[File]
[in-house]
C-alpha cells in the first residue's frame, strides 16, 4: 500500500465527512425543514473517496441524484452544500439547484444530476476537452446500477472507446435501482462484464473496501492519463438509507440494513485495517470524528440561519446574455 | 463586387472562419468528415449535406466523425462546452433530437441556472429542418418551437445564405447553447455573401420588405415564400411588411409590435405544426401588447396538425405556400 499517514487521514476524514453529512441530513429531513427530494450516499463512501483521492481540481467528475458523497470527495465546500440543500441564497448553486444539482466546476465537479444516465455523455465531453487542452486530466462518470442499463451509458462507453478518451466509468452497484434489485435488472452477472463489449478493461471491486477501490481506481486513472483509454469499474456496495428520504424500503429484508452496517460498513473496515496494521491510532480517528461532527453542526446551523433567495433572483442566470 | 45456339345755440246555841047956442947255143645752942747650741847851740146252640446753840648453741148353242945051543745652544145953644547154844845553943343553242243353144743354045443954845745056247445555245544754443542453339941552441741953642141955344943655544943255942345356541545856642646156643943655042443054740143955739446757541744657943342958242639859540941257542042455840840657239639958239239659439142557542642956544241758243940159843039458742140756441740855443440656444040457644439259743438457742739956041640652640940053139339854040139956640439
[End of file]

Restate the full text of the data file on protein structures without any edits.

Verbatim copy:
[in-house]
C-alpha cells in the first residue's frame, strides 16, 4: 500500500465527512425543514473517496441524484452544500439547484444530476476537452446500477472507446435501482462484464473496501492519463438509507440494513485495517470524528440561519446574455 | 463586387472562419468528415449535406466523425462546452433530437441556472429542418418551437445564405447553447455573401420588405415564400411588411409590435405544426401588447396538425405556400 499517514487521514476524514453529512441530513429531513427530494450516499463512501483521492481540481467528475458523497470527495465546500440543500441564497448553486444539482466546476465537479444516465455523455465531453487542452486530466462518470442499463451509458462507453478518451466509468452497484434489485435488472452477472463489449478493461471491486477501490481506481486513472483509454469499474456496495428520504424500503429484508452496517460498513473496515496494521491510532480517528461532527453542526446551523433567495433572483442566470 | 45456339345755440246555841047956442947255143645752942747650741847851740146252640446753840648453741148353242945051543745652544145953644547154844845553943343553242243353144743354045443954845745056247445555245544754443542453339941552441741953642141955344943655544943255942345356541545856642646156643943655042443054740143955739446757541744657943342958242639859540941257542042455840840657239639958239239659439142557542642956544241758243940159843039458742140756441740855443440656444040457644439259743438457742739956041640652640940053139339854040139956640439